There are already major concerns that router encryption chips can be told to divulge clear text. China won't use US routers and vice versa. This just extends reach so that all commercial hardware platforms have to have embedded capability to reveal clear text pre/post encryption.

There is a lot of suspicious stuff embeded deep below the OS on computer mother boards. Mobile SOCs get more complex every iteration so almost anything could be buried in there.

Going on about encryption is just the magician waving one hand in the air to distract whilst the other hand does the real work.

Regardless, someone has to design and manufacture any intrusion system and then employees have to use it. There may be a brief gain early on, but information invariably leaks over time. Down the line we will find out what they really did.

Think about how you can securely encrypt off platform. Not using computing hardware made by someone else. This includes USB devices because they have a SOC in them.

Recommendation; learn to hand encode important messages using One Time Pads, obscure book references, code words, other traditional methods. Give up all naive hope that your everyday online brain farts and cat pictures will ever be secure from official and officious snoopers. Oh, and make sure you include a lot of garbage text in your daily communications to mask the important stuff.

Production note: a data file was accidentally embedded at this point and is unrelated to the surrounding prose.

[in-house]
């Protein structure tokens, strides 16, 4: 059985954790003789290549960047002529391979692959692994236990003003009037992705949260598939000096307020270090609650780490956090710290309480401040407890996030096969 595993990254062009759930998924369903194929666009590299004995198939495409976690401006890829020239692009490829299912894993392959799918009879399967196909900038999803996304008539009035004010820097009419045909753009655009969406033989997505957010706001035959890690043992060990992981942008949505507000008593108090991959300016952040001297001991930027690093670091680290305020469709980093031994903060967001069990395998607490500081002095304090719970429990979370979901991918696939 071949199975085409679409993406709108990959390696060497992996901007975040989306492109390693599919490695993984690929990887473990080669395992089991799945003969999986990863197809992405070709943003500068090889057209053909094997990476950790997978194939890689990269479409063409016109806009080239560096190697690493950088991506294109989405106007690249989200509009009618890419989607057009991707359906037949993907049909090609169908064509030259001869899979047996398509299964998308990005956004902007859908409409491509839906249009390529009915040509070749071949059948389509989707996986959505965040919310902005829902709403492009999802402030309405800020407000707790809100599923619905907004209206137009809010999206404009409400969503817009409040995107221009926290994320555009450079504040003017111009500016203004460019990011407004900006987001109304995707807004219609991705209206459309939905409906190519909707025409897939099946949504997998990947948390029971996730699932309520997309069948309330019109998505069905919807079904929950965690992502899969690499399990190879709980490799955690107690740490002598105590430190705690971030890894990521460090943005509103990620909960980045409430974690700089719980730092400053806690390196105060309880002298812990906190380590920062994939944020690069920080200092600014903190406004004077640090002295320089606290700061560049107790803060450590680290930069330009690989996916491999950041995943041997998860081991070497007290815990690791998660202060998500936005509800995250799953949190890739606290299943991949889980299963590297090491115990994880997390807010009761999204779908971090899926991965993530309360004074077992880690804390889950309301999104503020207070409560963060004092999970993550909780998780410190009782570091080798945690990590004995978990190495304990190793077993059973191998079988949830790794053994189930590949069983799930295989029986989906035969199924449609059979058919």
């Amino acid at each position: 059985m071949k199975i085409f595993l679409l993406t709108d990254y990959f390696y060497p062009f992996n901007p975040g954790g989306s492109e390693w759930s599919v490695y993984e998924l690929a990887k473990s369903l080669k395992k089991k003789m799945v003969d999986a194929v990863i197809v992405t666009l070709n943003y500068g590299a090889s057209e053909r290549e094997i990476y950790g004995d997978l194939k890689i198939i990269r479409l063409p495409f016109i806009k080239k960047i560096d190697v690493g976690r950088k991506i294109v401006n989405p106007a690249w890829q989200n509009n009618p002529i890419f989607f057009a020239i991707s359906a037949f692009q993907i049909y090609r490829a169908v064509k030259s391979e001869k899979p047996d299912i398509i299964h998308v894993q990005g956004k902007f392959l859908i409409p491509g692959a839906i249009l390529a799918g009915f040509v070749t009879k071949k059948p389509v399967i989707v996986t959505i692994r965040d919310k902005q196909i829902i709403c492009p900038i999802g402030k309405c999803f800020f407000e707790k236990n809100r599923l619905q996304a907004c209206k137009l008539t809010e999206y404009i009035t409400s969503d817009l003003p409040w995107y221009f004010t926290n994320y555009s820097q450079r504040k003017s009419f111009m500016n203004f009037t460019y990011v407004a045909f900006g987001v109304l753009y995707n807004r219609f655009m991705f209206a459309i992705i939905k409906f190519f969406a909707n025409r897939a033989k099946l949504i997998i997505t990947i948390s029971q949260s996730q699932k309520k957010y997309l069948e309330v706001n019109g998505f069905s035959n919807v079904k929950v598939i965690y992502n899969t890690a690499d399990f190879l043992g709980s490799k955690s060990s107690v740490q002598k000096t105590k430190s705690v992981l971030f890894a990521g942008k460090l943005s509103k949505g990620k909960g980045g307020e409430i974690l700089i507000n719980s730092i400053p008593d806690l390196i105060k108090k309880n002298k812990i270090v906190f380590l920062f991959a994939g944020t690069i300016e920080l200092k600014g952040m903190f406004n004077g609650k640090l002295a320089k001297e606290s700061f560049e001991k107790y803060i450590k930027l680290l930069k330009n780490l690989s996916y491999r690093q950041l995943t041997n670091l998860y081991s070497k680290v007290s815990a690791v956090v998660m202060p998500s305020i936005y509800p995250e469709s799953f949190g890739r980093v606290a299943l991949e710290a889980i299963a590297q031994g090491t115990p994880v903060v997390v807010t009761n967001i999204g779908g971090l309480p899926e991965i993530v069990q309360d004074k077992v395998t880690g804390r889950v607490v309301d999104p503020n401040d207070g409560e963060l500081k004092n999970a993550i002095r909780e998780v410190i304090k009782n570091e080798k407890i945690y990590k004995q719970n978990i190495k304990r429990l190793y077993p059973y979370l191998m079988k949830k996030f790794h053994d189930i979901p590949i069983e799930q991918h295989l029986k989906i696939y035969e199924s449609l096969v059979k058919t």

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HTC U12 Life: Notchless, reasonably priced and proper buttons? Oh joy

David Roberts
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FAIL

Eat your own dog food, El Reg

Home page should be an opt in 4 columns wide!

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Can a script kiddie pwn your SD-WAN? Better check the config, friend

David Roberts
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Trollface

Re: Please, sir!

SD-WAN is an updated verdion of the traditional OB-WAN.

Which sometimes is your only hope.

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If you have to simulate a phishing attack on your org, at least try to get something useful from it